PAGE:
Who bankrolled campaigns for, against Prop. 29?

Those wonderful folks at Berkeley-based MapLight.org have crunched numbers on who bankrolled the campaigns for and against Proposition 29, the measure on tomorrow’s ballot that would impose a $1-per-pack tobacco tax to fund cancer research. The data is as of this afternoon:

SUPPORT: $12.3 million raised in total
1. American Cancer Society – $8,467,937
2. Lance Armstrong Foundation – $1,500,000
3. American Heart Association – $563,594
4. Michael R. Bloomberg – $500,000
5. American Lung Association – $421,986
6. Voters Organized for Community Empowerment (VOICE) – $152,188
7. ACS Cancer Action Network – $80,000
8. Tobacco-Free Kids Action Fund – $65,000
9. University of California, San Francisco Foundation – $50,000
10. Irwin Mark Jacobs – $30,000

OPPOSITION: $46.8 million raised in total
1. Philip Morris (Altria) – $27,531,416
2. R.J. Reynolds Tobacco Co. (Reynolds American Inc.) – $11,168,698
3. U.S. Smokeless Tobacco (Altria) – $3,039,818
4. American Snuff Co. (Reynolds American Inc.) – $1,750,000
5. Santa Fe Natural Tobacco Co. (Reynolds American Inc.) – $1,148,000
6. California Republican Party – $1,140,909
7. John Middleton Co. (Altria) – $737,201
8. Core-Mark – $75,032
9. McLane Company Inc. – $50,000
10. Californians Against Unaccountable Taxes – $47,744

Breakdown by State

For Prop. 29:

Against Prop. 29:

Josh Richman

Josh Richman covers state and national politics for the Bay Area News Group. A New York City native, he earned a bachelor’s degree in journalism from the University of Missouri and reported for the Express-Times of Easton, Pa. for five years before coming to the Oakland Tribune and ANG Newspapers in 1997. He is a frequent guest on KQED Channel 9’s “This Week in Northern California;” a proud father; an Eagle Scout; a somewhat skilled player of low-stakes poker; a rather good cook; a firm believer in the use of semicolons; and an unabashed political junkie who will never, EVER seek elected office.

  • BGR

    Big Tobacco v Big Medicine and Pharma still doesn’t explain why a bankrupt state government should be involved in another bogus research scheme like stem cell research.

  • Bruce R. Peterson Lafayette

    Interesting stats. Georgia must be where the tax money is headed. Maybe. If the foolish tax & spend people really wanted the tax to pass, they would have said the money would be for California education only. Not wherever a new, probably corrupt, committee pleases.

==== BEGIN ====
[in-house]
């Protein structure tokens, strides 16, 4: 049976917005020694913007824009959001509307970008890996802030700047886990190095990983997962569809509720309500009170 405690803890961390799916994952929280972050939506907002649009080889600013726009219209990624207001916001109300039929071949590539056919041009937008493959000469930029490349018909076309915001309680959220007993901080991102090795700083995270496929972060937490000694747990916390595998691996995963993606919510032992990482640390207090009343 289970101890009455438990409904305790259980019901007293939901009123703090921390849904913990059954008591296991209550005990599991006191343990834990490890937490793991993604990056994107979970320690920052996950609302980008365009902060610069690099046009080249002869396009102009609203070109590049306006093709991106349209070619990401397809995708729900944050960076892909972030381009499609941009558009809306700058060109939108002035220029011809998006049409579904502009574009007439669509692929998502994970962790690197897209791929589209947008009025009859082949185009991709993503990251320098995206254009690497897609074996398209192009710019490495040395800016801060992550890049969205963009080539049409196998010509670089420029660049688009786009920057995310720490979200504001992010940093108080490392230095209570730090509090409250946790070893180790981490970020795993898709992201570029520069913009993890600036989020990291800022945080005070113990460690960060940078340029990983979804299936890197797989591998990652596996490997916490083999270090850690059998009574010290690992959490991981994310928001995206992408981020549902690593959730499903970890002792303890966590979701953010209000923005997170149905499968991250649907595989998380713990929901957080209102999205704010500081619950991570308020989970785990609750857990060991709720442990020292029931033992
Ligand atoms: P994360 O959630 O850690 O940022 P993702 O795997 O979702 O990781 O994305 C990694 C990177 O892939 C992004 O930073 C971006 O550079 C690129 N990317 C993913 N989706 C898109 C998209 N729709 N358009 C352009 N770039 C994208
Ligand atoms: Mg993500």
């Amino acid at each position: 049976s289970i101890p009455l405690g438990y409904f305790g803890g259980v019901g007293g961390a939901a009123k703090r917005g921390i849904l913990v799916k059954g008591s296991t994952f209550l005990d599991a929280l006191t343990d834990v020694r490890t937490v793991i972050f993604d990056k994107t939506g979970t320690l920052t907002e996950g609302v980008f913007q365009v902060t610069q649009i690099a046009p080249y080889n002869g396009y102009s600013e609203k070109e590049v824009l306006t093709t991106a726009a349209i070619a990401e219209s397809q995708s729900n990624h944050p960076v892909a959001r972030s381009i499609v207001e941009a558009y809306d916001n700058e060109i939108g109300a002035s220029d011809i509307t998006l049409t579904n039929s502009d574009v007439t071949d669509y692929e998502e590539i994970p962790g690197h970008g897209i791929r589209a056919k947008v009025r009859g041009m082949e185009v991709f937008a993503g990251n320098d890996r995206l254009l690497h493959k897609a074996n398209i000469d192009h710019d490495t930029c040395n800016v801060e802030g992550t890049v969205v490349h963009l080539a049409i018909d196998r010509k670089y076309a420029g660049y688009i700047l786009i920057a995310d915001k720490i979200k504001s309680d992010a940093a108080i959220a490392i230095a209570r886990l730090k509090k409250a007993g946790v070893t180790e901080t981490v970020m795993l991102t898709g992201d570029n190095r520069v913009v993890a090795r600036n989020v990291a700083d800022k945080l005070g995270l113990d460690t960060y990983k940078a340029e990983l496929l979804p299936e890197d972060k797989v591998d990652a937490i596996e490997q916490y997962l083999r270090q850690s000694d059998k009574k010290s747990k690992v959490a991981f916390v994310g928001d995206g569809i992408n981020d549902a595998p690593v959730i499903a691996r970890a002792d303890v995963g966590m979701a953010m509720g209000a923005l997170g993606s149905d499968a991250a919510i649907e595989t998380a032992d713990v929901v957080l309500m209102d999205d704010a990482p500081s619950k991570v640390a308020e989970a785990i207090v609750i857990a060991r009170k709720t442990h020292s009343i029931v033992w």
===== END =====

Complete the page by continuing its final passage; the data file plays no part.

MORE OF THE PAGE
• Josh Richman

    @2 – The American Cancer Society is headquartered in Atlanta, Ga.

  • Bruce R. Peterson Lafayette

    Thanks Josh. Now tell me exactly where they will be spending this money? Will it go to big drug companies or into some lawyer’s pocket? People have called cigarettes “Cancer Sticks” since the 50’s. Then smoked them anyway.
    This tax will make a pack of Cancer Sticks cost about $6.06 for a pack of 20. I expect to be stopped at the State Line and be checked for smuggled tobacco.

  • JohnW

    I voted against this – CA starting up yet another program and raising a tax that won’t contribute a nickel to dealing with our fiscal situation.

    Do I feel good about my vote? Hell no! I don’t have the source, but I heard that Big Tobacco stands to lose $1 billion in revenue if Prop. 29 passes, which explains how they could afford to spend more than $40 million opposing it this time and more than $60 million opposing a similar measure in 2006. $1 billion! That’s a bunch of smokes — or fewer smokes, which saves lives and health system costs.

    As for the possibility of losing sales taxes due to smuggling or the Indian Casinos getting into the cigarette retail business, that seems unlikely. Even if the tax passes, the cigarette sales tax will still only be in the middle compared with other states.

    Just think how much all the TV advertising is contributing to the CA economy every time we have one of these hot button measures.

  • Elwood

    I voted yes in spite of my anti-tax libertarian views.

    Maybe it’s because my best friend recently died of smoking-related cancer.

    Or maybe it’s because every time I saw that b*tch doctor in the lab coat I wanted to vomit.

  • Josh Richman

    @6 – Sorry for your loss, Elwood. I suspect there’ll be a lot of people in a similar boat, whose instinct to oppose taxes and bureaucracy is overwhelmed by a burning desire to stick it to Big Tobacco.

  • JohnW

    Yes, sorry about your friend. Lost both parents to cancer, including a chain-smoking mother plus a chain-smoking grandfather to emphysema. This may be one case where I’m happy Elwood canceled out my vote.

  • Mike

    I have cancer bu without oversight how will we make sure the $ gets to cancer research? Will it go to Caliornia cancer patients ? Don’t take $ out of our CA economy for any reason if it’s not going to directly benefit CA residents.

  • Mike Pingatore

    Is there any way that we as voters can find out how each of the Calif. State Assembly members voted on the HSR bill, specifically Joan Buchanan?

    Thank you.